Mark Cawood is one of the most negative of county commissioners; but he's come up with a positive idea. How about the city participating with the county in any governmental backing of the Universe Knoxville planetarium proposal? That's what Cawood wrote Mayor Victor Ashe last week.
While Ashe's response was equivocal, and Cawood is unlikely to support Universe Knoxville funding under any circumstances, the concept of city/county collaboration on this promising undertaking should rise above all of the political posturing involved.
Of all the downtown revitalization proposals currently on the drawing board, Universe Knoxville is the single most promising. A virtual reality space theater coupled with a Smithsonian-affiliated museum and a new children's museum represents the distinctive sort of destination attraction the city needs to draw more visitors and increase the pulling power of its new convention center, among many benefits.
A feasibility study conducted by a renowned, California-based consultant, Harrison Price, projects that Universe Knoxville would draw 1.1 million visitors a year and generate $17.5 million in gross revenues. Projected net operating income of $8.5 million would be sufficient to cover the debt service on a $116 million revenue bond issue that developers Worsham Watkins International envision to finance the project. (Earl Worsham came up with the idea for Universe Knoxville in the first place.)
WW has lined up Merrill Lynch to underwrite the bonds, but its investment bankers insist there's got to be at least a $2 million revenue cushion (in excess of debt service) to make the bonds marketable. While other ways to come up with this cushion, or perhaps insure the bonds, are being explored, the primary path has been to seek governmental backing in the form of a pledge of revenues in the event of a shortfall. Up to now, this path has led exclusively to Knox County's doorstep. Since the city stands to be the prime beneficiary of Universe Knoxville, the question arises: Why should the county alone be asked to lend a helping hand?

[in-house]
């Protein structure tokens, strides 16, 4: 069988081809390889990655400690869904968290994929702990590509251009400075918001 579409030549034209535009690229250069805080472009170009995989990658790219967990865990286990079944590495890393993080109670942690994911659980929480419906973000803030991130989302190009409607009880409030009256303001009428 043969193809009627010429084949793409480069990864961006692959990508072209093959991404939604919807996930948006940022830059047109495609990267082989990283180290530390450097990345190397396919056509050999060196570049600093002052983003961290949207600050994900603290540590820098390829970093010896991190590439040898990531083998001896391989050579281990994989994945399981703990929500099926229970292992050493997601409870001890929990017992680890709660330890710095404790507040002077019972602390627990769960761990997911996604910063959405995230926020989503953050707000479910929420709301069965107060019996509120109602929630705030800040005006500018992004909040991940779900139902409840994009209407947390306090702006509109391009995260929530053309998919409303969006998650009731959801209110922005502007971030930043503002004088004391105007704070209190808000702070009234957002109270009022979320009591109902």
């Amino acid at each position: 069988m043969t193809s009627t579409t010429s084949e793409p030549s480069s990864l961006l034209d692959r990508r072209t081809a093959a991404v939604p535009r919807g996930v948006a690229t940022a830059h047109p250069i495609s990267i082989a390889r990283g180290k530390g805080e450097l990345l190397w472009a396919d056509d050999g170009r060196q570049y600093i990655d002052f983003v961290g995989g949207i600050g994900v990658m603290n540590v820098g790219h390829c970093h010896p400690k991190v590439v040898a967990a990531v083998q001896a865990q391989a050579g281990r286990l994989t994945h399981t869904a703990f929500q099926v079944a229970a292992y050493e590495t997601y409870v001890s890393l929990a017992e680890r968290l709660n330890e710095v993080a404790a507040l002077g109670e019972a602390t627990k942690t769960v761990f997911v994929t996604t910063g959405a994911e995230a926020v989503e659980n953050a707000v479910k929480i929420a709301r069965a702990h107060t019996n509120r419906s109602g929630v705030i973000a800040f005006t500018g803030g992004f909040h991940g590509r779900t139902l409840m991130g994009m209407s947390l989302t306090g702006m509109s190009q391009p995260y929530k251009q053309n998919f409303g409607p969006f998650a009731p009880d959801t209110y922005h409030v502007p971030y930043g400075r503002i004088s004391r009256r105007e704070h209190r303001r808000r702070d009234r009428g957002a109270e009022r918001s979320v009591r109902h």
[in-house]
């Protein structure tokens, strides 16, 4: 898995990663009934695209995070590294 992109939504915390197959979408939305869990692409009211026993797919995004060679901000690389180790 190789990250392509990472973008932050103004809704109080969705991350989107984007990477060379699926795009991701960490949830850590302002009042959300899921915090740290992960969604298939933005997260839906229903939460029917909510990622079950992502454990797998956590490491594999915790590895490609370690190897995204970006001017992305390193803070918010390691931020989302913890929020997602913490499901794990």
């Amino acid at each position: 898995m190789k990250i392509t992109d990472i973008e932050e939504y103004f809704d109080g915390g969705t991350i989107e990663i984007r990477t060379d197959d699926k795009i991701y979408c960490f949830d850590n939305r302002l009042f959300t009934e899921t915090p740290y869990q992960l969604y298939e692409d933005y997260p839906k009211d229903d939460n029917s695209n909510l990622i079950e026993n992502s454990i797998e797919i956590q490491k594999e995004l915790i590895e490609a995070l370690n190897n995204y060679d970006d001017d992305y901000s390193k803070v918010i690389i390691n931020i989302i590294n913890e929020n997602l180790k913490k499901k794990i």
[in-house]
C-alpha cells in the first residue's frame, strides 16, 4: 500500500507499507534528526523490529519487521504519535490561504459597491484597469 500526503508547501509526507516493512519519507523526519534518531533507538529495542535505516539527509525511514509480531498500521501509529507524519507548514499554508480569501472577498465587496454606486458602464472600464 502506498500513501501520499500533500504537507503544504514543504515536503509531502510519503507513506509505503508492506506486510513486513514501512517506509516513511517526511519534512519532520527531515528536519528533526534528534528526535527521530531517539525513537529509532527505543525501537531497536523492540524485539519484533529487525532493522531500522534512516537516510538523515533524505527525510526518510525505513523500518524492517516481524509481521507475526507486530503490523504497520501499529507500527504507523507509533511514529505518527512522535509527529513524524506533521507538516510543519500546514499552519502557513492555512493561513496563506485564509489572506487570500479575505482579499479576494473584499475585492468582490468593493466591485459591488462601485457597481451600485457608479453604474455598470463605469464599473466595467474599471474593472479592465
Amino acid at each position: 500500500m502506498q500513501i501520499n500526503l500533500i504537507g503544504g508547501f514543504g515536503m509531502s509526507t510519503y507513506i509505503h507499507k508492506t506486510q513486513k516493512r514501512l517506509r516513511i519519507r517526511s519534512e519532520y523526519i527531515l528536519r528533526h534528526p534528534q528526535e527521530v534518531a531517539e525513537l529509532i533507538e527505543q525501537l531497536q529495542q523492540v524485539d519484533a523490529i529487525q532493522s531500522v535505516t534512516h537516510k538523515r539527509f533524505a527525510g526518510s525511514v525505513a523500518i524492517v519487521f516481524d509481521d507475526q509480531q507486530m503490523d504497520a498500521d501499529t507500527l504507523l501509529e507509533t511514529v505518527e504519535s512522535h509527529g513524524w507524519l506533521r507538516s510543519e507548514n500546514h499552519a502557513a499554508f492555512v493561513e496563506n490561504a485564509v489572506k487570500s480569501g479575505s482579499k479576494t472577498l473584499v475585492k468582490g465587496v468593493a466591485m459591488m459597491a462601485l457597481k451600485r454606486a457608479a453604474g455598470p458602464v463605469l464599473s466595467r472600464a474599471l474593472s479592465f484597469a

The answer starts with the fact that the proposed State Street site is a county-owned tract where ill-fated, if not ill-conceived, plans for building a new jail have been aborted. But there's much more involved than that. The city is already on the hook for $162 million in convention center debt, and its financing capacity is further stretched by prospective commitments of $100 million or more for infrastructure to support the massive downtown redevelopment effort that may or may not still be known as Renaissance Knoxville.
The city's plate is already full—so the reasoning on the part of Universe Knoxville's boosters went. But it's time to ask the question: Full of what? The answer is, as matters stand, that most of the big-ticket items on the city's downtown redevelopment checklist look like vaporware. The quests for a new convention center headquarters hotel, a Scripps Cable Network Center, a cineplex and an office tower were all proving elusive even before the economic slowdown hit. And that downturn, along with byzantine twists and turns surrounding the status of downtown's Holiday Inn Select, have made them all the more so.